Early voting begins today

vote-buttonEarly voting in the May runoff from the March primary begins Monday, May 19. If no candidate received 50 percent of the vote in the primary, the top two candidates face each other in the runoff.

Stonewall Democrats endorsed in the following runoff races:

  • U.S. Senate: David M. Alameel
  • Dallas County District Clerk: Felicia Pitre
  • Dallas County Treasurer: Pauline Medrano
  • State Rep. House District 105: Susan Motley
  • State Board Of Education, District 13: Erika Beltran
  • Justice Of The Peace, Pct. 4, Place 2: Katy Hubener
  • Justice Of The Peace, Pct. 5, Place 1: Sara Martinez
  • Constable, Precinct 5: Beth Villarreal

 

In the U.S. Senate race, David Alameel faces Keisha Rodgers. The Texas Democratic Party put out a warning on Rodgers because her main platform item is impeaching President Obama.

Despite a number of calls to the Alameel campaign and assurances from the campaign that he supports LGBT equality and would add it to his website, nothing on his website indicates any support for LGBT issues. When he ran for the U.S. House of Representatives, he didn’t appear at the Stonewall Democrats candidate forum and didn’t return a Dallas Voice questionnaire. Rep. Marc Veasey won that race. He also sent anyone to represent him at Stonewall endorsements earlier this year.

However, Alameel is scheduled to appear at Tuesday’s Stonewall meeting. Other candidates expected to appear are Medrano, Beltran, Hubener, Martinez and Villareal.

Stonewall Democrats meeting takes place at Ojeda’s, 4617 Maple Ave. on May 20 at 6:30 p.m.

Early voting takes place May 19–23, 7 a.m.–7 p.m.

There is no voting location in Oak Lawn. The Grauwyler Library on Gilford Street location is the closest. It was moved from Grauwyler Recreation Center. The library is located off Harry Hines Boulevard in the same park as the recreation center.

Also close to Oak Lawn is the Records Building in Downtown Dallas. Meter fees are suspended outside the Records Building during early voting.

Early voting locations:

  • Bethany Lutheran Church, 10101 Walnut Hill Lane
  • Crosswinds High School, 1100 N Carrier Pkwy., Grand Prairie
  • DeSoto Town Center Library, 211 E Pleasant Run Road, Desoto
  • Duncanville Library, 201 James Collins Blvd., Duncanville
  • Eastfield College Pleasant Grove Campus, 802 S Buckner Blvd.
  • El Centro College-West Campus, 3330 N Hampton Road
  • Fretz Park Library, 6990 Belt Line Road
  • Grauwyler Park Library, 2146 Gilford St. (NOTE: moved from Grauwyler Park Recreation Center)
  • Irving City Hall, 825 W Irving Blvd., Irving
  • Josey Ranch Library, 1700 Keller Springs Road, Carrollton
  • Lakeside Activity Center, 101 Holley Park Dr., Mesquite
  • Lancaster Veterans Memorial Library, 1600 Veterans Memorial Pkwy., Lancaster
  • Lochwood Library, 11221 Lochwood Blvd.
  • Marsh Lane Baptist Church, 10716 Marsh Lane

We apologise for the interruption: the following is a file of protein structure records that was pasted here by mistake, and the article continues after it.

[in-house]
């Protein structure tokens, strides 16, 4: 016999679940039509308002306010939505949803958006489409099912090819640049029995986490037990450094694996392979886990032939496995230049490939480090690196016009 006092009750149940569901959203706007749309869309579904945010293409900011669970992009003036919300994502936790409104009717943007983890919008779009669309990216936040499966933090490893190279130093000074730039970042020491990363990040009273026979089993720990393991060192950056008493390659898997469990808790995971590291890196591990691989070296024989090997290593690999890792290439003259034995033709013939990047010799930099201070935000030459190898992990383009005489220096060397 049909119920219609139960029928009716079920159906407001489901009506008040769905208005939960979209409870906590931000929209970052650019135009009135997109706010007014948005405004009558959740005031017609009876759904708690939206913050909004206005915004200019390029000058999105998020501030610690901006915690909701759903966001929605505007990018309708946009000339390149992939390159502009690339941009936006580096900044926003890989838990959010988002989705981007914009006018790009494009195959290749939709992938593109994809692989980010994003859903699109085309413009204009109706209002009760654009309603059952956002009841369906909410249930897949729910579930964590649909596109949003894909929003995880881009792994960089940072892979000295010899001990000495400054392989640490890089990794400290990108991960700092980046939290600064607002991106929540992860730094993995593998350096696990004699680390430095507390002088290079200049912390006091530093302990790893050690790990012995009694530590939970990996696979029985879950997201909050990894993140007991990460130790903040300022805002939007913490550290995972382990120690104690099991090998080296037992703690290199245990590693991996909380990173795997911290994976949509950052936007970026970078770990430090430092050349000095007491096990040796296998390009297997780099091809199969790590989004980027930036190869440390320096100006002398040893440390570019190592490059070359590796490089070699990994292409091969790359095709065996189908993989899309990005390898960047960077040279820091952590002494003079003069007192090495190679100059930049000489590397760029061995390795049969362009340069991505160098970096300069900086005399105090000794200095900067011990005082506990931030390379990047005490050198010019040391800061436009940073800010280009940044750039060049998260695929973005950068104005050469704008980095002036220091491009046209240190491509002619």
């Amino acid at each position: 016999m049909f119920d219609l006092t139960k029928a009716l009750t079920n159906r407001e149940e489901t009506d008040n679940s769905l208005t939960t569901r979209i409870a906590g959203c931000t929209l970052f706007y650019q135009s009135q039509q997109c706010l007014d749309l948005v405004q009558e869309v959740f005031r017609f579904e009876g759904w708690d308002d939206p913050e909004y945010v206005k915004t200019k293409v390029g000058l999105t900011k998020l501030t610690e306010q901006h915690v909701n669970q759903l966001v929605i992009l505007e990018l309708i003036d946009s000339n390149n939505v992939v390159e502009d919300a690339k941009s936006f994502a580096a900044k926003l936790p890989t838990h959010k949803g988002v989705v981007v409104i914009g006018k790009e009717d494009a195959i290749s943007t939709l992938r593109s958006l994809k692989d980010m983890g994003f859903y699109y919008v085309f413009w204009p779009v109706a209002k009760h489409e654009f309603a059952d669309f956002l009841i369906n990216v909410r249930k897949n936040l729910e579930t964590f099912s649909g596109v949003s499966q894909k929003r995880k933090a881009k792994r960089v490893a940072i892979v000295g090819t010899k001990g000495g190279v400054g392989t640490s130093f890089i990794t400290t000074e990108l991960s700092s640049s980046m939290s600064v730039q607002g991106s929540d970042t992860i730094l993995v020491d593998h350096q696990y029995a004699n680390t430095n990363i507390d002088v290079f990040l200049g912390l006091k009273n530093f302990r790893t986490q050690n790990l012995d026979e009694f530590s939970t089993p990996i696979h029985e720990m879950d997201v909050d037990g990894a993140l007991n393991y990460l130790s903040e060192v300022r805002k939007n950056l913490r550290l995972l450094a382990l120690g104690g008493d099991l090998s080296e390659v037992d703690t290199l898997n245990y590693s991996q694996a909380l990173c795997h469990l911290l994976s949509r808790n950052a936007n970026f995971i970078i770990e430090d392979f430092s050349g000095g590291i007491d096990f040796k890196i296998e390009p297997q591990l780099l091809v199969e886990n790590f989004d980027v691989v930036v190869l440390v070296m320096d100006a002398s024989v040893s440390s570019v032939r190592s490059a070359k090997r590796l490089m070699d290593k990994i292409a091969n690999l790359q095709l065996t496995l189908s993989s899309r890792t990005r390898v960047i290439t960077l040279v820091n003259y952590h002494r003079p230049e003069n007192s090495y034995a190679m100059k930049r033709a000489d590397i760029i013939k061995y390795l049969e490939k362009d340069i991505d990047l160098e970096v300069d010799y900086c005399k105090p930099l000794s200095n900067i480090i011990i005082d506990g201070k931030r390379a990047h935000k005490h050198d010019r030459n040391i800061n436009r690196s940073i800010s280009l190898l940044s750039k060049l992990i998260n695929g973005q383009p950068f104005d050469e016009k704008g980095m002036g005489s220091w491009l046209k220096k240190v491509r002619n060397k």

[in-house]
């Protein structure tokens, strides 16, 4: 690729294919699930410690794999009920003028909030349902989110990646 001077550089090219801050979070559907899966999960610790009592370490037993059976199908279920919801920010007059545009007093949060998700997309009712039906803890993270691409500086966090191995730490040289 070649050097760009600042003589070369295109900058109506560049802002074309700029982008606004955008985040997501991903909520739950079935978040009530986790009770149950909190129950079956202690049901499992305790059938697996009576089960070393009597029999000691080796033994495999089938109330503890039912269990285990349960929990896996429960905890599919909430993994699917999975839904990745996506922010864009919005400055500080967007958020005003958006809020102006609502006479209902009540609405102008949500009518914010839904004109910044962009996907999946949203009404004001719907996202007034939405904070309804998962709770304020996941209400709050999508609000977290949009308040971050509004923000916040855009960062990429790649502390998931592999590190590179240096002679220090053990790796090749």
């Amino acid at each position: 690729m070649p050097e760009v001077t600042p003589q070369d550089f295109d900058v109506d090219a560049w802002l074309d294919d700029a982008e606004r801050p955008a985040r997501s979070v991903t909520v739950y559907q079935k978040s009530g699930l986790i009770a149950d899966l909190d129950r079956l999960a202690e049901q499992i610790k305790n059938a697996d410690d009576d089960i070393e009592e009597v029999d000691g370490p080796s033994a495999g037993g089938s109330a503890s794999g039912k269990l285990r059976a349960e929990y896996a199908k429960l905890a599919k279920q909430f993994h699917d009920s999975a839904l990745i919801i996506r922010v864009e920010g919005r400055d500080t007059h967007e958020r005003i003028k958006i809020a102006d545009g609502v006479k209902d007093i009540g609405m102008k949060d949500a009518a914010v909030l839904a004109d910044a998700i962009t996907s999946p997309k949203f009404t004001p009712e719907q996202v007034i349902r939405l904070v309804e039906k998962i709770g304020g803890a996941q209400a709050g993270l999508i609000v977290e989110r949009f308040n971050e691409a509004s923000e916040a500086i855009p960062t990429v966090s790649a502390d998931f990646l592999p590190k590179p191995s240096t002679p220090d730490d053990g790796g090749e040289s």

• Martin Luther King Jr. Core Bldg., 2922 MLK Blvd.
  • Martin Weiss Recreation Center., 1111 Martindell Ave.
  • Oak Cliff Sub-Courthouse, 410 S Beckley Ave.
  • Our Redeemer Lutheran Church, 7611 Park Lane
  • Paul Laurence Dunbar Lancaster-Kiest Library, 2008 E Kiest Blvd.
  • Records Building (Main Location), 509 Main St.
  • Richardson Civic Center, 411 W Arapaho Road, Richardson
  • Richland College-Garland Campus, 675 W Walnut St., Garland
  • Rowlett City Hall Annex, 4004 Main St., Rowlett
  • Samuell Grand Rec. Center, 6200 East Grand Ave.
  • Valley Ranch Library, 401 Cimarron Trail, Irving

 

On Election Day, May 27, voters may cast a ballot only at their local precinct.

—  David Taffet

Early voting in runoff election off to slow start

For those who missed it, there is an election happening in Houston right now. Four City Council races wound up in run-offs after the November 8 municipal elections and Houstonians have until December 10 to decide the fate of these crucial races.  So far fewer than 2,000 people have voted. Without a “big ticket” item like the mayor’s race at the top of the ballot turnout in the runoff is expected to be very low. The upshot of which is that every ballot cast carries more weight than ever.

Two of the races are at-large seats, so every citizen of Houston gets to vote on this races:

  • In At-large position 2 former State Representative Kristi Thibaut faces Andrew C. Burks Jr. Pastor of Bailey Chapel Christian Methodist Episcopal Church.
  • In At-large position 5 incumbent council member Jolanda Jones faces Jack Christie, former State Board of Education member .

Two of the races are for district seats, so only people who live in those districts get to vote on these races:

  • In District A incumbent council member Brenda Stardig faces republican activist Helena Brown.
  • In District B local restauranteur and education advocate Jerry Davis faces Alvin Byrd, current staffer for council member Jarvis Johnson.

Early voting continues through December 6th, election day is November 8. Voters may cast their ballot at any early voting location. Visit harrisvotes.org to find your election day polling location (it may be different than your November polling place) and to view a sample ballot.

—  admin

ELECTION: Hightower says voters want change

Chris HIghtower

Early vote totals up in runoff; gay candidate says anti-gay tactics ‘falling on deaf ears’

TAMMYE NASH  |  Senior Editor
nash@dallasvoice.com